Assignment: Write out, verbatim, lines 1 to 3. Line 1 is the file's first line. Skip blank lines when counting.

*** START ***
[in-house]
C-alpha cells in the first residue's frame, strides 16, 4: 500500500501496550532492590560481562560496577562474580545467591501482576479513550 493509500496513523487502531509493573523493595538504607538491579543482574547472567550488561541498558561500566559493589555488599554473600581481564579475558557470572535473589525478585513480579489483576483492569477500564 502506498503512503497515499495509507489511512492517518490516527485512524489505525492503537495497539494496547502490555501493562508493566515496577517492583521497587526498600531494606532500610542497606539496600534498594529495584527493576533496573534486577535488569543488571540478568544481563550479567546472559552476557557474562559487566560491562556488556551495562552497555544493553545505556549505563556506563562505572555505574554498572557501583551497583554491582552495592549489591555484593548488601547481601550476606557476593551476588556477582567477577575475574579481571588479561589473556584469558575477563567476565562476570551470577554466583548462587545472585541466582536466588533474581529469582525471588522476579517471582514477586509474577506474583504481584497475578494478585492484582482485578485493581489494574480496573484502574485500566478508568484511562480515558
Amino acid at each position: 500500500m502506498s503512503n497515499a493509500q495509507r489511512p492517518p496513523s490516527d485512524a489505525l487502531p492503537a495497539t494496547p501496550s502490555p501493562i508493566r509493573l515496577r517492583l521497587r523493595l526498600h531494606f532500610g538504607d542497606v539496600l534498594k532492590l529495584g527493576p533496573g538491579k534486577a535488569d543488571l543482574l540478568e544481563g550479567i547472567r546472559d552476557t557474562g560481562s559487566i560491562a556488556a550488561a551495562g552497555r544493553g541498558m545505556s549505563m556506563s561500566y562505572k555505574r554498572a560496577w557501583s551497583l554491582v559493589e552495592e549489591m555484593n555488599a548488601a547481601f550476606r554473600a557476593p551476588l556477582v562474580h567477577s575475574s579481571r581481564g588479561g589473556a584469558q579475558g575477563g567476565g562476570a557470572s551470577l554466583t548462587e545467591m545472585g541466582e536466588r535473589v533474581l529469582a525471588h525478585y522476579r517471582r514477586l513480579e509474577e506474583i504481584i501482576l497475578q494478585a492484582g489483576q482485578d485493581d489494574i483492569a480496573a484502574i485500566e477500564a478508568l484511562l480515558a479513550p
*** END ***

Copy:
[in-house]
C-alpha cells in the first residue's frame, strides 16, 4: 500500500501496550532492590560481562560496577562474580545467591501482576479513550 493509500496513523487502531509493573523493595538504607538491579543482574547472567550488561541498558561500566559493589555488599554473600581481564579475558557470572535473589525478585513480579489483576483492569477500564 502506498503512503497515499495509507489511512492517518490516527485512524489505525492503537495497539494496547502490555501493562508493566515496577517492583521497587526498600531494606532500610542497606539496600534498594529495584527493576533496573534486577535488569543488571540478568544481563550479567546472559552476557557474562559487566560491562556488556551495562552497555544493553545505556549505563556506563562505572555505574554498572557501583551497583554491582552495592549489591555484593548488601547481601550476606557476593551476588556477582567477577575475574579481571588479561589473556584469558575477563567476565562476570551470577554466583548462587545472585541466582536466588533474581529469582525471588522476579517471582514477586509474577506474583504481584497475578494478585492484582482485578485493581489494574480496573484502574485500566478508568484511562480515558
Amino acid at each position: 500500500m502506498s503512503n497515499a493509500q495509507r489511512p492517518p496513523s490516527d485512524a489505525l487502531p492503537a495497539t494496547p501496550s502490555p501493562i508493566r509493573l515496577r517492583l521497587r523493595l526498600h531494606f532500610g538504607d542497606v539496600l534498594k532492590l529495584g527493576p533496573g538491579k534486577a535488569d543488571l543482574l540478568e544481563g550479567i547472567r546472559d552476557t557474562g560481562s559487566i560491562a556488556a550488561a551495562g552497555r544493553g541498558m545505556s549505563m556506563s561500566y562505572k555505574r554498572a560496577w557501583s551497583l554491582v559493589e552495592e549489591m555484593n555488599a548488601a547481601f550476606r554473600a557476593p551476588l556477582v562474580h567477577s575475574s579481571r581481564g588479561g589473556a584469558q579475558g575477563g567476565g562476570a557470572s551470577l554466583t548462587e545467591m545472585g541466582e536466588r535473589v533474581l529469582a525471588h525478585y522476579r517471582r514477586l513480579e509474577e506474583i504481584i501482576l497475578q494478585a492484582g489483576q482485578d485493581d489494574i483492569a480496573a484502574i485500566e477500564a478508568l484511562l480515558a479513550p